One can argue that this allows a less expensive, faster and less complicated circulation of judgements within the EU. However, this proposal was met with criticism by academics, in particular Beaumount who argues that abolishing this procedure would “jeopardize the protection of human rights.” This was illustrated in the case of Krombach, where a German doctor was convicted with manslaughter of a French girl in Germany. The doctor then challenged the decision and argued there was a breach of his human rights as he was not given a fair trial. It was held that there a breach of Article 6 and the conviction was dropped. This judgement illustrates an important safeguard for the courts to carefully consider the creditors rights and the debtor’s human rights. Therefore, the total abolishment of the exequatur procedure can be argued to hinder the free movement and enforcement of judgements.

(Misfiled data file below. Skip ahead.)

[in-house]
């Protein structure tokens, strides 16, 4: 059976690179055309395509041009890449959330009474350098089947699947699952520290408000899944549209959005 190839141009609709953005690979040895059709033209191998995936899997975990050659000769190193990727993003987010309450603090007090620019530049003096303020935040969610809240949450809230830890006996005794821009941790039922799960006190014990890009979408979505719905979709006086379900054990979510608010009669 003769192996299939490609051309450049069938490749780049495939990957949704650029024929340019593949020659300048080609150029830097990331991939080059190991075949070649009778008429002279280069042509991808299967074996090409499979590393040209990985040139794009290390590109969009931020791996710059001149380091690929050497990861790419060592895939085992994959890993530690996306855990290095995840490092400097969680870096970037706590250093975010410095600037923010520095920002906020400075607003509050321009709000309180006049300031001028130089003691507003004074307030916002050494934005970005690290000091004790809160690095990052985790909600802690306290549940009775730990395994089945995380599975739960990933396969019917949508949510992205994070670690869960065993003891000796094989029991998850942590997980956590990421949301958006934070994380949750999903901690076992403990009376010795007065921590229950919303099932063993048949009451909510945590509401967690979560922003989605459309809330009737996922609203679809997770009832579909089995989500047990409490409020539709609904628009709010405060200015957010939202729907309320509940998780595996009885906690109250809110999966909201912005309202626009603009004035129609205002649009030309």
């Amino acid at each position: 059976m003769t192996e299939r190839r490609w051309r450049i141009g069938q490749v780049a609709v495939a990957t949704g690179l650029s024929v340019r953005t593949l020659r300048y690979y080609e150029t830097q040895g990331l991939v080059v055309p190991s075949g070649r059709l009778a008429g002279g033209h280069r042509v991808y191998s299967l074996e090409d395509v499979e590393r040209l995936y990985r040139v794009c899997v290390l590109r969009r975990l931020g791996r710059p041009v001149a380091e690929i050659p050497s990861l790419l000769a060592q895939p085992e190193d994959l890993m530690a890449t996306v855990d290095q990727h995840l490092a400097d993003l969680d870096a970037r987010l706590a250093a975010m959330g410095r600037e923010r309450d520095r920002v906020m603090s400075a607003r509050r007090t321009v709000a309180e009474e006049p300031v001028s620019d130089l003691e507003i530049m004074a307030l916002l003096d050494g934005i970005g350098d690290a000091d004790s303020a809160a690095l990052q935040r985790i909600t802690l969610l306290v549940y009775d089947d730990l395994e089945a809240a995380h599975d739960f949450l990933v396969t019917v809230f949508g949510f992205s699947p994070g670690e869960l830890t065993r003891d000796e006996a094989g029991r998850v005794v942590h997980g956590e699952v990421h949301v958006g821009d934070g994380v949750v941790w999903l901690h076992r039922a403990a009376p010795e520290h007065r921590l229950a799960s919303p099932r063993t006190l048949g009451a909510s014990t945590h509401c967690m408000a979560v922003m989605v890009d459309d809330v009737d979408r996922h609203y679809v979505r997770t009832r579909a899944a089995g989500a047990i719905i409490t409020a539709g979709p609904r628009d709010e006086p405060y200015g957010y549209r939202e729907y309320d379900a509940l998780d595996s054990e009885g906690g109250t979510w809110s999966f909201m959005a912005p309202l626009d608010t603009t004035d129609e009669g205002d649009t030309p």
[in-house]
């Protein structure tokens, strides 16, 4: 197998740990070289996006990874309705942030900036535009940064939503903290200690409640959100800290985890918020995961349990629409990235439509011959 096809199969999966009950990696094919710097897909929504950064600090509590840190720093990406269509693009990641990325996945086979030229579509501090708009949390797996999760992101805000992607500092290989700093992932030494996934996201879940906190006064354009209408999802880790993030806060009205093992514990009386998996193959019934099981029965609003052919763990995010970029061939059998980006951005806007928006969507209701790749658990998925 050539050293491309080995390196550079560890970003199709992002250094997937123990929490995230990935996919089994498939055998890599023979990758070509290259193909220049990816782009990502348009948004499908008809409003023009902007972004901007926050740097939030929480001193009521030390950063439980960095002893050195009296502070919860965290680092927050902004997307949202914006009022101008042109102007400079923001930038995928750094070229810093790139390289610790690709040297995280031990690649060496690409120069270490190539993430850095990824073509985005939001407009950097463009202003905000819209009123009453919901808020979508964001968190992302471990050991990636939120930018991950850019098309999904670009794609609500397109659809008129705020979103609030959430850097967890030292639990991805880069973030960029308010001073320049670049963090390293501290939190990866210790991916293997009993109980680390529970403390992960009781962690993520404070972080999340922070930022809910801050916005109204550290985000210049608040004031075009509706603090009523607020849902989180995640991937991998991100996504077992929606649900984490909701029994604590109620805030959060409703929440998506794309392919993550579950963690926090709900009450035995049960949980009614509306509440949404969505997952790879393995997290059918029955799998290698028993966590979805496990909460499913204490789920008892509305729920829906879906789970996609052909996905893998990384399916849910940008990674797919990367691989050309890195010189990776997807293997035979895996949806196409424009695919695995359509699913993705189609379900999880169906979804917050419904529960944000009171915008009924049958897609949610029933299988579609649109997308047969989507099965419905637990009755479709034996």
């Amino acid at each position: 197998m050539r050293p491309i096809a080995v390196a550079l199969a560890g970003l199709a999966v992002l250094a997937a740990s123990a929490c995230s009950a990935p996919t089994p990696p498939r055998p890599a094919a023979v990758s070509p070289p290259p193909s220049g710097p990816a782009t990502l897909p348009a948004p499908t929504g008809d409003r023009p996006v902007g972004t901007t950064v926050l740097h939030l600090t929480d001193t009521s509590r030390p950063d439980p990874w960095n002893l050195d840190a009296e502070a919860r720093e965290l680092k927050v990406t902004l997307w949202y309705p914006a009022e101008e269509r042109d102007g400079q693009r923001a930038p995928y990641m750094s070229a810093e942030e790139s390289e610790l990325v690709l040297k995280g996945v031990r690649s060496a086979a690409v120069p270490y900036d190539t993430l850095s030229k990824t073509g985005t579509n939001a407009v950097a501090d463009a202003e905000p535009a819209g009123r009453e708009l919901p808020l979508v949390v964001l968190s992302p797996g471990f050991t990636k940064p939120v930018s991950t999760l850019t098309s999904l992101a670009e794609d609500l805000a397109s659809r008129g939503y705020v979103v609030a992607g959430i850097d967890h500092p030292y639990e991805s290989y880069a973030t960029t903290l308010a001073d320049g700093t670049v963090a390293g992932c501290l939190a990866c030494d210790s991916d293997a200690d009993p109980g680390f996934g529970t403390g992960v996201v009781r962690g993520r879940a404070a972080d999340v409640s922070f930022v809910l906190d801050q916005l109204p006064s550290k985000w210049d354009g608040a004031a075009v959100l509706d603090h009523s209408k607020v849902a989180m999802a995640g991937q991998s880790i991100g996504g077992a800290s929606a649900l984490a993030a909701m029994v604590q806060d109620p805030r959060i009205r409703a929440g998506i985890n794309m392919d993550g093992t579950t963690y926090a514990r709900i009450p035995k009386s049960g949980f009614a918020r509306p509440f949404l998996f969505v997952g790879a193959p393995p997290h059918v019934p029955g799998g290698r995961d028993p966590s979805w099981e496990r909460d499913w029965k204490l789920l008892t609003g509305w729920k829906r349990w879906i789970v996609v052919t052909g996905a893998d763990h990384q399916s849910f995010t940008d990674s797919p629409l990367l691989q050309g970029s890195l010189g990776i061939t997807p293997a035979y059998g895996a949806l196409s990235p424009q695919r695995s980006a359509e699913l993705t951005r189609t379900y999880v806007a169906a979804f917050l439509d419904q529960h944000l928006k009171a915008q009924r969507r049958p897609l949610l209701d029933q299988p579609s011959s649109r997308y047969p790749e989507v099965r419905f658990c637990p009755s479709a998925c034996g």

Overall, the abolition of exequatur has simplified the recognition and enforcement of member state judgments in other member states. The amendment should be welcomed as it streamlines a once long and difficult process.
1] Paul Beaumont & Emma Johnston, ‘Can Exequatur be Abolished in Brussels I Whilst Retaining a Notary public London’ (2010) Journal of Private International Law 249
 Case C-7/98 Krombach v Bamberski  ECR I-1395
 Paul Beaumont & Emma Johnston, ‘Can Exequatur be Abolished in Brussels I Whilst Retaining a Public Policy Defence?’ (2010) Journal of Private International Law 249
 The Human Rights Act 1998, Article 6 – the right to a fair trial.